# Equational reasoning

## Example of type restriction

From the Functoriality of Category Theory for Programmers I came across some "equational reasoning" for deriving relation between `>=>`

(fish operator) and `fmap`

.

```
fmap :: Functor f => (a -> b) -> f a -> f b
(>=>) :: (a -> Writer b) -> (b -> Writer c) -> (a -> Writer c)
id :: a -> a
-- gives
fmap f = id >=> (\x -> return (f x))
```

Bartosz tries to explain it, but I still don't see it clearly.

"Here, the fish operator combines two functions: one of them is the familiar id, and the other is a lambda that applies return to the result of acting with f on the lambda’s argument. The hardest part to wrap your brain around is probably the use of id. Isn’t the argument to the fish operator supposed to be a function that takes a “normal” type and returns an embellished type? Well, not really. Nobody says that a in a -> Writer b must be a “normal” type. It’s a type variable, so it can be anything, in particular it can be an embellished type, like Writer b.

So id will take Writer a and turn it into Writer a. The fish operator will fish out the value of a and pass it as x to the lambda. There, f will turn it into a b and return will embellish it, making it Writer b. Putting it all together, we end up with a function that takes Writer a and returns Writer b, exactly what fmap is supposed to produce."

One part I don't understand is related to the following.

```
Prelude> let f0 :: a -> Maybe a; f0 a = Just a
Prelude> let f1 :: (a -> Maybe b) -> a -> Maybe b; f1 f a = f a
Prelude> :t f1 f0
f1 f0 :: b -> Maybe b -- this part I do understand
Prelude> :t f1 id
f1 id :: Maybe b -> Maybe b -- but not this one
```

What is the best way to tackle these problems?

I got some help from a college, Lars. The type `Maybe b -> Maybe b`

may be seen as restriction on the more general `a -> Maybe b`

and also `a -> a`

, but they are still compatible types. So `f1 id`

is the same as `f1 f0`

with the additional restriction that first argument is of type `Maybe b`

.

## Group Theory

### Group

Definition: An algebraic structure consisting of a set of elements equipped with an operation that combines two elements to form a third element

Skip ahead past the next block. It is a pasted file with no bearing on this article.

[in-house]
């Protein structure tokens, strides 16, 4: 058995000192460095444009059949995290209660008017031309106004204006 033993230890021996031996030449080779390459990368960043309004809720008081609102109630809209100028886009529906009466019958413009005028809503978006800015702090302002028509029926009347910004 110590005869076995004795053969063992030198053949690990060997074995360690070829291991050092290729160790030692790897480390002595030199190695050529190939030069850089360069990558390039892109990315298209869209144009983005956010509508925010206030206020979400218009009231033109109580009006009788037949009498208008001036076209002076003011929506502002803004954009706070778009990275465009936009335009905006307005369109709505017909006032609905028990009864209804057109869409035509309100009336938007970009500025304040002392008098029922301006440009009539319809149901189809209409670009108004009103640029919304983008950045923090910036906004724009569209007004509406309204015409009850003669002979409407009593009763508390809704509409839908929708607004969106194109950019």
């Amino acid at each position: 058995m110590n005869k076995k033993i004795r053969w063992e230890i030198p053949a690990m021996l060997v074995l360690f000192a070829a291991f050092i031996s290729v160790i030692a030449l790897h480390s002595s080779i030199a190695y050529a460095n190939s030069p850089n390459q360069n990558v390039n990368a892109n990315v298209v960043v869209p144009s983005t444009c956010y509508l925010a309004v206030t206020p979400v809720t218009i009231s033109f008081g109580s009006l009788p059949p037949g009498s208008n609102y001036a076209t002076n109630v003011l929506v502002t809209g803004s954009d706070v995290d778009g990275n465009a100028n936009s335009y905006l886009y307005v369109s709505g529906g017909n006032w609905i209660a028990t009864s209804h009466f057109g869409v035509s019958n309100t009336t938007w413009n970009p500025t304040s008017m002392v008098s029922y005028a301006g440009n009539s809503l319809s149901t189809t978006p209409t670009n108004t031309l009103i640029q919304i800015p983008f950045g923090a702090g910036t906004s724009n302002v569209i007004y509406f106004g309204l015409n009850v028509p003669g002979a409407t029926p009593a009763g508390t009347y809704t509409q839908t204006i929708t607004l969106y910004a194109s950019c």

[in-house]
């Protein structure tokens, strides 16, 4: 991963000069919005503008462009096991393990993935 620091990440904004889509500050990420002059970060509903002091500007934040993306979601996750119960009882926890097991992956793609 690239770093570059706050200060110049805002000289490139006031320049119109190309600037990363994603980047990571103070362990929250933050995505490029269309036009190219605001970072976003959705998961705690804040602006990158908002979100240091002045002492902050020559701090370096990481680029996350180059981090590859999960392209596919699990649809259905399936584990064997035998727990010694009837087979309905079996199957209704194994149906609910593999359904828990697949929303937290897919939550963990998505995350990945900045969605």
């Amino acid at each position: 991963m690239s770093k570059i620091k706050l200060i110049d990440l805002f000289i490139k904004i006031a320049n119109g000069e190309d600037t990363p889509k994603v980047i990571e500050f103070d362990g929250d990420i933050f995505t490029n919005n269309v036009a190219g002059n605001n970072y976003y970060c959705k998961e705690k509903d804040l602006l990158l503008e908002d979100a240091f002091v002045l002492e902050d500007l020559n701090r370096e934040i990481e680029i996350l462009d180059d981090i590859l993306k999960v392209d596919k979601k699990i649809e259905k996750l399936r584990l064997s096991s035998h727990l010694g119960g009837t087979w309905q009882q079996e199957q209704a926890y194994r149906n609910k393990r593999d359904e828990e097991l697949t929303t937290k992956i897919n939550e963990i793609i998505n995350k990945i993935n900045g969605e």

Example: Integers (Z) together with addition (.)

Axioms:

- Closure - for
`a`

and`b`

in`G`

`a.b`

is also in`G`

- Associativity -
`(a.b).c = a.(b.c)`

- Unique identity element (
`e`

) -`e.a = a.e = a`

- Inverse element - for every element
`a`

there is an inverse element`b = inv(a)`

(or $$a^-1$$) where`a.b = b.a = e`

#### Cyclic group

A group where all elements are powers of a particlular element `a`

```
e, a, a.a, a.a.a, ...
```

#### Finite group

A group with finite number of elements

#### Category

A group with only associativity (2) and identity (3) axioms required

Note that associativity axiom should be the same as existence of function composition. In other words ...

Category definition: The ability to compose the arrows associatively and the existence of an identity arrow for each object.

### Homomorphism

Definition: a map between two algebraic structures of the same type (that is of the same name), that preserves the operations of the structures

For operation * and mapping f: A -> B this means that

```
f(a * b) = f(A) * f(B)
```

### Isomorphism

Definition: A homomorphism which admits an inverse

if `g`

is the inverse to `f`

then `f.g = id`

i.e. identity morphism

## Inital and terminal object

an initial object of a category `C`

is an object `I`

in `C`

such that for every object `X`

in `C`

,

there exists precisely one morphism `I -> X`

.

`T`

is terminal if for every object `X`

in `C`

there exists a single morphism `X -> T`